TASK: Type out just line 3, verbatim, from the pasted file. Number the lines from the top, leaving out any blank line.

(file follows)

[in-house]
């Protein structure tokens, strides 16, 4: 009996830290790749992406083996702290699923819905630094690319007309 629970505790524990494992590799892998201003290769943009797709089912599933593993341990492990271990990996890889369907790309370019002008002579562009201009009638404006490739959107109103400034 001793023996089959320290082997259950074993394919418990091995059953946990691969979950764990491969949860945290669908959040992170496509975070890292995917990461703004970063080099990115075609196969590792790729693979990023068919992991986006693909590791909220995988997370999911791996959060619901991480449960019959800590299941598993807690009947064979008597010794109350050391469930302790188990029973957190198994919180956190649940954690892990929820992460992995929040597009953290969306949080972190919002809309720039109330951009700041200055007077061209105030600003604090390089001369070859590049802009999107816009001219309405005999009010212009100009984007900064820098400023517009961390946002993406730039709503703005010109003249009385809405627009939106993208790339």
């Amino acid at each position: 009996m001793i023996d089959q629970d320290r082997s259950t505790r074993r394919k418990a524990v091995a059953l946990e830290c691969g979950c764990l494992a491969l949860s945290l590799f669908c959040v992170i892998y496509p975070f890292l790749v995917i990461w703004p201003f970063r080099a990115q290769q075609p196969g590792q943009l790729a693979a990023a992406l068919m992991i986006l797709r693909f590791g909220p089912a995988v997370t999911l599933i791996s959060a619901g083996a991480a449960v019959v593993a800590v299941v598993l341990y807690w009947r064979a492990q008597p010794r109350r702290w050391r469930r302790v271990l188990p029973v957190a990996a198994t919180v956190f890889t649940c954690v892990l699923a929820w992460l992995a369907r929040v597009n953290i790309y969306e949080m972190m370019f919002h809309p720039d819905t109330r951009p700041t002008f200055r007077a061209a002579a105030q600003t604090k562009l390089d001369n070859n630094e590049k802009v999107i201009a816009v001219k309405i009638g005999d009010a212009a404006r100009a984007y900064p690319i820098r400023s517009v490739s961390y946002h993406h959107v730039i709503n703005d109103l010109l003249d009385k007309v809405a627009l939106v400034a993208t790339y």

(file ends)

């Amino acid at each position: 009996m001793i023996d089959q629970d320290r082997s259950t505790r074993r394919k418990a524990v091995a059953l946990e830290c691969g979950c764990l494992a491969l949860s945290l590799f669908c959040v992170i892998y496509p975070f890292l790749v995917i990461w703004p201003f970063r080099a990115q290769q075609p196969g590792q943009l790729a693979a990023a992406l068919m992991i986006l797709r693909f590791g909220p089912a995988v997370t999911l599933i791996s959060a619901g083996a991480a449960v019959v593993a800590v299941v598993l341990y807690w009947r064979a492990q008597p010794r109350r702290w050391r469930r302790v271990l188990p029973v957190a990996a198994t919180v956190f890889t649940c954690v892990l699923a929820w992460l992995a369907r929040v597009n953290i790309y969306e949080m972190m370019f919002h809309p720039d819905t109330r951009p700041t002008f200055r007077a061209a002579a105030q600003t604090k562009l390089d001369n070859n630094e590049k802009v999107i201009a816009v001219k309405i009638g005999d009010a212009a404006r100009a984007y900064p690319i820098r400023s517009v490739s961390y946002h993406h959107v730039i709503n703005d109103l010109l003249d009385k007309v809405a627009l939106v400034a993208t790339y």